# Nervous Activity of the Brain in Five Dimensions

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## Abstract

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## 1. Introduction

^{3}or genus-one Clifford torus [6]. It has been suggested that brain functions such as mind-wandering and memory retrieval could be explained by the functional occurrence of imperceptible further spatial dimensions [7]. Here we ask, starting from the standard neurodata available in three dimensions plus time, does there exist an operational procedure to assess the corresponding four-dimensional trajectories? Is it feasible to assess in higher dimensions the three-dimensional paths detected during customary data collection? We describe here a viable option, i.e., the projection of three-dimensional data achieved from real experimental series to a four-dimensional hypersphere. In particular, we aim to map electroencephalographic (EEG) oscillations to an S

^{3}hypersphere or, in other words, to achieve orthographic projections of brain signal patches via quaternions.

## 2. Materials and Methods

^{3}hyperspheres. We used four-dimensional quaternions to represent orthographic projections of brain signals’ images onto the manageable surface of a three-dimensional sphere.

#### 2.1. EEG Traces

#### 2.2. Quaternion Maps

#### 2.3. Fourier Analysis

## 3. Results

## 4. Conclusions

^{3}hypersphere is accomplished with orthographic projections of vectors inherent in brain signal patches via quaternions; this relatively straightforward approach leads to the possibility to enlighten hidden symmetries, in particular, in nervous neurodata.

## Author Contributions

## Funding

## Conflicts of Interest

## References

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**Figure 1.**Quaternion mappings of a three-dimensional electroencephalographic traces (EEG) wave to a four-dimensional hypersphere. (

**A**). EEG oscillations mean detected from the three central electrodes Cz, Fz, and Pz. The plot displays time in milliseconds (axis x) versus amplitude in mV (axis y). The three vectors standing for a single point of the plot are depicted by green, red, and blue arrows, respectively. (

**B**). A barebones quaternionic projection relative to the three vectors making a triad. (

**C**). Three-dimensional quaternion projection inside a sphere. (

**D**). Punctiform orthographic projection of a brain signal spike (amplitude) onto the surface of a sphere via quaternion sphere. (

**E**). Uniform orthographic projection of brain signals onto the surface of a sphere, achieved after projecting signal vectors via quaternionic maps.

**Figure 2.**Feature extraction from a three-dimensional dataset to a four-dimensional hypersphere. (

**A**). A three-dimensional fMRI (Functional Magnetic Resonance Imaging) neuroimage displays different activated areas, painted as blue and red spots on the surface of the cortical hemispheres. (

**B**). The blue and red spots are mapped to the surface of a three-dimensional ball equipped with the canonical axes x, y, and z. (

**C**). A technique termed Hopf fibration [19] allows the projection of the spots from the 2-sphere onto a glome, so that every point on the 2-sphere matches a single circular trajectory on the 3-sphere. Modified from [20].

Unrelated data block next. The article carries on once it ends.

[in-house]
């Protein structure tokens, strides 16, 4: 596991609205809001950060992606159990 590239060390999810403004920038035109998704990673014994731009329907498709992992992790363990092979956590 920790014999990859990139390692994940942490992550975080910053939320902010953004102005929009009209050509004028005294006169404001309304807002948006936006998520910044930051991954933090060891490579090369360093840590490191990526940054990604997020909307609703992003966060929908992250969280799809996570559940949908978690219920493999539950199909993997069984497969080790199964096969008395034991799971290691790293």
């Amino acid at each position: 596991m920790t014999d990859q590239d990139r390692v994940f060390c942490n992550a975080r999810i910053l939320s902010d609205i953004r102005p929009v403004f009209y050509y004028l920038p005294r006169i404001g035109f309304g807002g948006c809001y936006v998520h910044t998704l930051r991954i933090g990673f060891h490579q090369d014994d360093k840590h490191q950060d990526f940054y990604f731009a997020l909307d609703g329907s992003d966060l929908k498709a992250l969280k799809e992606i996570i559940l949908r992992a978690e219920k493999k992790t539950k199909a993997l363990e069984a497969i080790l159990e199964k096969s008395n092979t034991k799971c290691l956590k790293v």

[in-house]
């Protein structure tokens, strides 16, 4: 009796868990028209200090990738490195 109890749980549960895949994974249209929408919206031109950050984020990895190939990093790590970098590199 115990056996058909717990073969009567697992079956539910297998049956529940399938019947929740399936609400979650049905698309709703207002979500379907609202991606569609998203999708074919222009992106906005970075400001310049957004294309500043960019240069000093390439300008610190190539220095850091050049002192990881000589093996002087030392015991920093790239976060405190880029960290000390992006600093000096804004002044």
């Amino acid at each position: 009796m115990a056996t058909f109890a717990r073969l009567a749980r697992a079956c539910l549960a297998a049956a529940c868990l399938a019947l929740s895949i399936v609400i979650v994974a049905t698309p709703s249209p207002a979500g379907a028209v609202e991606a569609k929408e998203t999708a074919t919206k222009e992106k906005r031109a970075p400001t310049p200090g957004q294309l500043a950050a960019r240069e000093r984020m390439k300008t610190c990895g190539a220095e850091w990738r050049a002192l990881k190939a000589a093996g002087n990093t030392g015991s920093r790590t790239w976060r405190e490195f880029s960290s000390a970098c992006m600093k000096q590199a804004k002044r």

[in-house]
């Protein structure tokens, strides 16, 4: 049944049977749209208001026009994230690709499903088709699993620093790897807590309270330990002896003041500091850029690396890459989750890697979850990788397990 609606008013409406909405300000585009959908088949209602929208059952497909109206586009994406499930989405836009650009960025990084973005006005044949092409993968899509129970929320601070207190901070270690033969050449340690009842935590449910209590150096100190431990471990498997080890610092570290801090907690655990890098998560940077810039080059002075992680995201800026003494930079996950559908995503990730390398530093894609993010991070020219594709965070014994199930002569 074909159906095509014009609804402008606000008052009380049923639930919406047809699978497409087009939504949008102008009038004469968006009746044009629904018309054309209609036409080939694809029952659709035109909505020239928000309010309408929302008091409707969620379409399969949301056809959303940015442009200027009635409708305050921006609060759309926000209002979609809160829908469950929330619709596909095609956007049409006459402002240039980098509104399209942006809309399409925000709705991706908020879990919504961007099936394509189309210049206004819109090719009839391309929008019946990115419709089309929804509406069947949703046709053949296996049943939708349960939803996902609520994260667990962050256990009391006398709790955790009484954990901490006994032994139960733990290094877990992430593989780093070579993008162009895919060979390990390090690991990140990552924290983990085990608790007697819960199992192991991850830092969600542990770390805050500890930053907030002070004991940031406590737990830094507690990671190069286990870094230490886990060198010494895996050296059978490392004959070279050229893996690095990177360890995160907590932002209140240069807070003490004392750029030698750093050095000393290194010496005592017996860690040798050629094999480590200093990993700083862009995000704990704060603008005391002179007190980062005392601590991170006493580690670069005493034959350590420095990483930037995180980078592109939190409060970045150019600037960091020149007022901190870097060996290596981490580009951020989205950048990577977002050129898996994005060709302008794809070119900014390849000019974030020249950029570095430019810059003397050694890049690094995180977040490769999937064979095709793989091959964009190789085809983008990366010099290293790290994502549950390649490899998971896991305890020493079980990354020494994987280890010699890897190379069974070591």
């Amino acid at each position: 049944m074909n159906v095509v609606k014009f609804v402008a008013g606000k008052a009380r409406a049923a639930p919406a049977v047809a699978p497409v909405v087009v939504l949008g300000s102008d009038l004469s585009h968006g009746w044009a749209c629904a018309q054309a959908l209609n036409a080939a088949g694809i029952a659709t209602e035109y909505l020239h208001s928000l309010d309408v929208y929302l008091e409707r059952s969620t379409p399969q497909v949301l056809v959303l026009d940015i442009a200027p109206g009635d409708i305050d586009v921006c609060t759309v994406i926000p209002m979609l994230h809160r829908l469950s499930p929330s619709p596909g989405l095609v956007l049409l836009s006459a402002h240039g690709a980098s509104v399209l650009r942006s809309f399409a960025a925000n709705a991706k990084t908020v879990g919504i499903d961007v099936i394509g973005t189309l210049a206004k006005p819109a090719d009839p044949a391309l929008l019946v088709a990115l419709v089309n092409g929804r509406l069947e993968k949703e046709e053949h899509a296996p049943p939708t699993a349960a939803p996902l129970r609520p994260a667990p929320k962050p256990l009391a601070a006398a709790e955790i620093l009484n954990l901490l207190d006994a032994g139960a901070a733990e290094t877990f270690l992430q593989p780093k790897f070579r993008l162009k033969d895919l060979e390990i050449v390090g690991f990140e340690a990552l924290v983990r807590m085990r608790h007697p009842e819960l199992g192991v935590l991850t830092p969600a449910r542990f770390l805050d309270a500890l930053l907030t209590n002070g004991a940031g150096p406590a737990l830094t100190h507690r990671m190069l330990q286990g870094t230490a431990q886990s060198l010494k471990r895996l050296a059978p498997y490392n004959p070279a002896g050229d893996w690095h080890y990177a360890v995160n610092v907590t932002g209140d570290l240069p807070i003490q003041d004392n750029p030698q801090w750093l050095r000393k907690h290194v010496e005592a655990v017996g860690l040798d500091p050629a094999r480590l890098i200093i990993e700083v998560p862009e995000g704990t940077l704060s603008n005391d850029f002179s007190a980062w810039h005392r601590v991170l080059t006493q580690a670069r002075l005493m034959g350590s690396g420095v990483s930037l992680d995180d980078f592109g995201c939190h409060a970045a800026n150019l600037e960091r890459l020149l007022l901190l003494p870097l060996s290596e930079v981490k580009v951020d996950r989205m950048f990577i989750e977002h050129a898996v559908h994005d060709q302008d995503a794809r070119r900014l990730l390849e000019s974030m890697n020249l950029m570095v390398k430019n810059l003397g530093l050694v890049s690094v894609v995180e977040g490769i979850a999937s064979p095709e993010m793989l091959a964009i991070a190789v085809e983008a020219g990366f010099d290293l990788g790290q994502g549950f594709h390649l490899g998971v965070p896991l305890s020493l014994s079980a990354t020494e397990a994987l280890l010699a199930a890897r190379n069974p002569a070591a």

**Figure 3.**Quaternion simulation of non-uniform orthographic projection of brain fractal signals onto a fragmented sphere. (

**A**) Two-dimensional Fourier analysis of an EEG trace. The x axis displays the frequencies in Hertz and the y axis, the amplitude in mV. (

**B**). Three-dimensional magnification of a short trace from the plot in (

**A**). (

**C**) View of the orthographic projection of scale-free brain signal patches on continuous curves (represented by green threads and their shadows) via a quaternion. Note that two triads with matching description in three dimensions (i.e., equipped with the same orientation of the three axes) illustrated in (

**B**) project (yellow arrows) to a single triad in four dimensions.

**Figure 4.**(

**A**–

**D**) Simulations of orthographic projections of scale-free brain signal patches onto the surface of a sphere via quaternions. Every picture stands for a quaternion surface closeup, where magnifications of the fractal structure of the hypersphere, depicted as three-dimensional views of the quaternion, can be seen. To make an example, (

**A**) illustrates a planetary view of a non-uniform orthographic projection of brain signals onto a fragmented sphere. (

**E**) Fractal-view (from the top to the bottom) of the orthographic projection of temporal sequences of brain signals patches on continuous curves represented by pulsating (vibrating) green threads and their shadows via a quaternion. This sequence stands for a spacetime view of the quaternionic mappings and encompasses a hidden time scale for the sequence of orange orthographic projections. No scale bar is needed, since the orthographic projections are scale-free.

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**MDPI and ACS Style**

Tozzi, A.; Peters, J.F.; Jausovec, N.; Don, A.P.H.; Ramanna, S.; Legchenkova, I.; Bormashenko, E.
Nervous Activity of the Brain in Five Dimensions. *Biophysica* **2021**, *1*, 38-47.
https://doi.org/10.3390/biophysica1010004

**AMA Style**

Tozzi A, Peters JF, Jausovec N, Don APH, Ramanna S, Legchenkova I, Bormashenko E.
Nervous Activity of the Brain in Five Dimensions. *Biophysica*. 2021; 1(1):38-47.
https://doi.org/10.3390/biophysica1010004

**Chicago/Turabian Style**

Tozzi, Arturo, James F. Peters, Norbert Jausovec, Arjuna P. H. Don, Sheela Ramanna, Irina Legchenkova, and Edward Bormashenko.
2021. "Nervous Activity of the Brain in Five Dimensions" *Biophysica* 1, no. 1: 38-47.
https://doi.org/10.3390/biophysica1010004